6 Ways to Keep an Attitude of Gratitude

I haven’t always been grateful. In 1971 I purchased my first car: a baby blue 1964 Chevy Nova for $2000. I had saved for this car for many birthdays and Christmases. I had eagerly dreamed about the day I’d have my own set of wheels.

At that time I was living in Pennsylvania, so I never minded the fact that the car had no air conditioning. Then in the summer of 1972, I decided to take off and explore Florida. My summer job included a trek of over 25 miles to work on one of Florida’s busiest roads, US 19. The drive included sitting at many stop lights while I mindlessly watched them go from red to yellow to green for several cycles before my car inched along very far.

I had never considered what sitting in 90 plus degree weather with horrible humidity would be like, especially at 5:00 PM rush hour traffic. My coveted car suddenly went from a treasure to a heated sauna that I detested. It was the exact same car but circumstances had changed. Gratitude was something that I had one moment and then I allowed it to disappear as quickly as it appeared.

Paul wrote in 1 Thessalonians 5:18 , “In every thing give thanks: for this is the will of God in Christ Jesus concerning you.” Notice, Paul doesn’t say give thanks in some things. The Message translates this verse as “Be cheerful no matter what; pray all the time; thank God no matter what happens. This is the way God wants you who belong to Christ Jesus to live.”

The following are some ways to practice gratitude as a spiritual discipline all year long:

1. First recognize the benefits of gratitude.

Clayton Clinton in his article, Opening the heart: A spirituality of gratitude, writes that, “Cultivating such an attitude (of gratitude) opens a doorway to the spiritual heart, the human capacity for subtle perception, communion, healing, and love.”

2. Write someone a thank you letter.

Dr. Martin E. P. Seligman, a psychologist at the University of Pennsylvania, had people write and deliver a letter of thanks to someone who impacted their lives with kindness. These people than reported increased recognition of happiness. In fact, this simple gesture increased their well-being for over a month.

3. Keep a gratitude journal.

Every morning before your feet hit the ground, write a list of five things to be thankful for. Notice how this will train your brain to look for things to celebrate.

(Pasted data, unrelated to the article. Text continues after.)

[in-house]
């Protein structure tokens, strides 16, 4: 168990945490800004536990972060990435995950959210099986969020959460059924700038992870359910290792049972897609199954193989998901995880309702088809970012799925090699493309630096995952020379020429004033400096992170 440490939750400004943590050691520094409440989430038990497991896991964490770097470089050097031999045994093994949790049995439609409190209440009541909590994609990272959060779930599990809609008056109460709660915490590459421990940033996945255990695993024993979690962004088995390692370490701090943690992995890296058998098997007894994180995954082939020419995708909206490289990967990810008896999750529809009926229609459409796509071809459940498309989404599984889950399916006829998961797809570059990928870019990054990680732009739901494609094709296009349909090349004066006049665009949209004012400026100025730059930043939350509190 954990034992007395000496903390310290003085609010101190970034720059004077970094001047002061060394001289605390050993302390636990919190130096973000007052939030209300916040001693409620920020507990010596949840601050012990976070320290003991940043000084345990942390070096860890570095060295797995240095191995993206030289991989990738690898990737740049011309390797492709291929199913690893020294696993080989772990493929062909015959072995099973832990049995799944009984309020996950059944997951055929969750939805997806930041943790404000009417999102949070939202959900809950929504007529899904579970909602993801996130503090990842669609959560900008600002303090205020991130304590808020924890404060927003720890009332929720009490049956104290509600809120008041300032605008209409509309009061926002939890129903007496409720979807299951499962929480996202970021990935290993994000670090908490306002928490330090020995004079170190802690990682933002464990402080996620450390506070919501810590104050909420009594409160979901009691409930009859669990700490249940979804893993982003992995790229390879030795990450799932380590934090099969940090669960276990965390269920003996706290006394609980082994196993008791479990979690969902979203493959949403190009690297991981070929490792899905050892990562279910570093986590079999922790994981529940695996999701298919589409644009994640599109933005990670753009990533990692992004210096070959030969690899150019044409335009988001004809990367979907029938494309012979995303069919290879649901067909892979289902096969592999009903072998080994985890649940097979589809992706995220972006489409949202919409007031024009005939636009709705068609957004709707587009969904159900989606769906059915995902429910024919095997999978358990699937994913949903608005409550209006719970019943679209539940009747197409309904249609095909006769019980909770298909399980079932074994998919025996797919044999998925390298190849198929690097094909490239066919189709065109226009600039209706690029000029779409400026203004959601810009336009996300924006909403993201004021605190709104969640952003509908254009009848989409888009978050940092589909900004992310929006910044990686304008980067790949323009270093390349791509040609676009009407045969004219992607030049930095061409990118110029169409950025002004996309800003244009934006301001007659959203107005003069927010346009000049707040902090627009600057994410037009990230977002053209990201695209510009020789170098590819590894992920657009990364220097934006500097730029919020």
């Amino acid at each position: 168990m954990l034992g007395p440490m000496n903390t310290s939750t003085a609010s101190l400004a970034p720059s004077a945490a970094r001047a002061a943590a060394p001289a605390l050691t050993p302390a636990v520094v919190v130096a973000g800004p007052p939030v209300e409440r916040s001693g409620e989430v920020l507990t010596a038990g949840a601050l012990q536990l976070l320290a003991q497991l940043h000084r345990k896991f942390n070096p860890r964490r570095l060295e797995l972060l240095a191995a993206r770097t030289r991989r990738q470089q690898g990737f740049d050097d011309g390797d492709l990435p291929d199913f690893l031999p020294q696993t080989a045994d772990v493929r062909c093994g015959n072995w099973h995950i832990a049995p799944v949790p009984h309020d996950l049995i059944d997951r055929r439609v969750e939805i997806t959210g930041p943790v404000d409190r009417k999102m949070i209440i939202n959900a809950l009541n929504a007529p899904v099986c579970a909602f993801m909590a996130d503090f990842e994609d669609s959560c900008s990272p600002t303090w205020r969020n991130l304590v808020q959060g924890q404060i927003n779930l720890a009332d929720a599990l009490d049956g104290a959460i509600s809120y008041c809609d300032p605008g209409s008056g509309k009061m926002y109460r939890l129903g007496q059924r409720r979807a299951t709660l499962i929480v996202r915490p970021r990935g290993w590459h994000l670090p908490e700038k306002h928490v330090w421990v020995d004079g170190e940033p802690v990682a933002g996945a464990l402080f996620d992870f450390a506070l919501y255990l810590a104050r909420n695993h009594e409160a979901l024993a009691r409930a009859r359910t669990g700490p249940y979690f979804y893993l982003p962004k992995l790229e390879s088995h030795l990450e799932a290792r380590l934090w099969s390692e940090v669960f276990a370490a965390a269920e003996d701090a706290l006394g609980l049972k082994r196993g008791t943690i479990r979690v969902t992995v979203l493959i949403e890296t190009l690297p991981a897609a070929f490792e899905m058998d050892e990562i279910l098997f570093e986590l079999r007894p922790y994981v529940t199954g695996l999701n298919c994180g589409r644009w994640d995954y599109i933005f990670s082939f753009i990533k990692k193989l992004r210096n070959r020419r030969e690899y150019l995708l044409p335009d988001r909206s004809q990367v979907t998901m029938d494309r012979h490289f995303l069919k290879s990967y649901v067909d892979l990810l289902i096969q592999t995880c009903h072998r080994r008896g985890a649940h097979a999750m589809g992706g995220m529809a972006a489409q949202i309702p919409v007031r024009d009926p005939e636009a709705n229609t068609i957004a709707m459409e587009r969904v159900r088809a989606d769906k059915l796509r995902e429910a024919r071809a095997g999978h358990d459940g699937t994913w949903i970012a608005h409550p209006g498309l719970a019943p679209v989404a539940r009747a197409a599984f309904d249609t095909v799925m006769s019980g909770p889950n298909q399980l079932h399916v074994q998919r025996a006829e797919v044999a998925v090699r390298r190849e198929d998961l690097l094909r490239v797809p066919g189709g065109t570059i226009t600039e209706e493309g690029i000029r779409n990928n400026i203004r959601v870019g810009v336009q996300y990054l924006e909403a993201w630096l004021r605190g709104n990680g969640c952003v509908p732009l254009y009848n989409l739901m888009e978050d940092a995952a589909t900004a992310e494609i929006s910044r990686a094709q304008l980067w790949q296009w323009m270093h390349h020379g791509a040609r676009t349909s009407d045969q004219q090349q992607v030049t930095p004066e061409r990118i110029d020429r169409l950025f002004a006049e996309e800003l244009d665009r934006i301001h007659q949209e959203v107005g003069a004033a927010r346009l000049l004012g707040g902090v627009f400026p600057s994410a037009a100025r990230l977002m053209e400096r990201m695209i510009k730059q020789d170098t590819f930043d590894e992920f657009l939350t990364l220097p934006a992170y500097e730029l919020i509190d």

4. Practice mindfulness.

Take the time to focus on the warmth of the sun, the sound of the birds, the smell of freshly baked pumpkin pie, or the smile of a child. God puts these joys before us everyday but it is our job to recognize them.

5. Be thankful even in the difficult times.

Author Joshua Choonmin Kang, says that gratitude gives us the strength to endure the suffering. When we like Jesus have a wilderness experience, all we want to do is to get to the promised land. Having a stockpile of memories of our blessings helps us to remember the goodness of God when all else feels hopeless and barren. But afterwards, looking back, many people will tell you that this exodus to the wilderness was the most spiritually formational times of their lives.

5. Look for times to give thanks.

We give thanks to God at meals. Why not recognize the decrease in gas price, the dental visit with no cavities, or the safe arrival at work?

6. Let prayers of gratitude reach deep into your soul.

Jesus instructed us to say the Lord’s Prayer as a model of how to pray. My experience has been that the more I pray this prayer, the more meaningful it becomes. I am presenting a Celtic prayer of thanksgiving with can be used to deepen our faith.

For John the Baptist
preparing the way by repentance and baptism
we thank you
For Jesus Christ
proclaimed your Son by water and Spirit
we thank you
For Good News
that Salvation has come to the earth
we thank you
For your love
undeserved and graciously given
we thank you
For the Holy Spirit
transforming and empowering lives
we thank you
For your promise
of an eternity in which to praise you
we thank you

The Soul Care team wishes you and your family a blessed Thanksgiving Day. May it not be about the football games, the turkey, or even Black Friday shopping. We pray that this day will truly be a day where your heart is centered on thankfulness to Almighty God.

Kathy Milans is the lead member of the Soul Care Collective Steering Committee.
Image Attribution: marekuliasz / Thinkstock

Spirituality of Gratitude by Joshua Choonmin KangOpening the heart: A spirituality of gratitude.
McClintock, Clayton H.
Spirituality in Clinical Practice, Vol 2(1), Mar 2015, 21-22.


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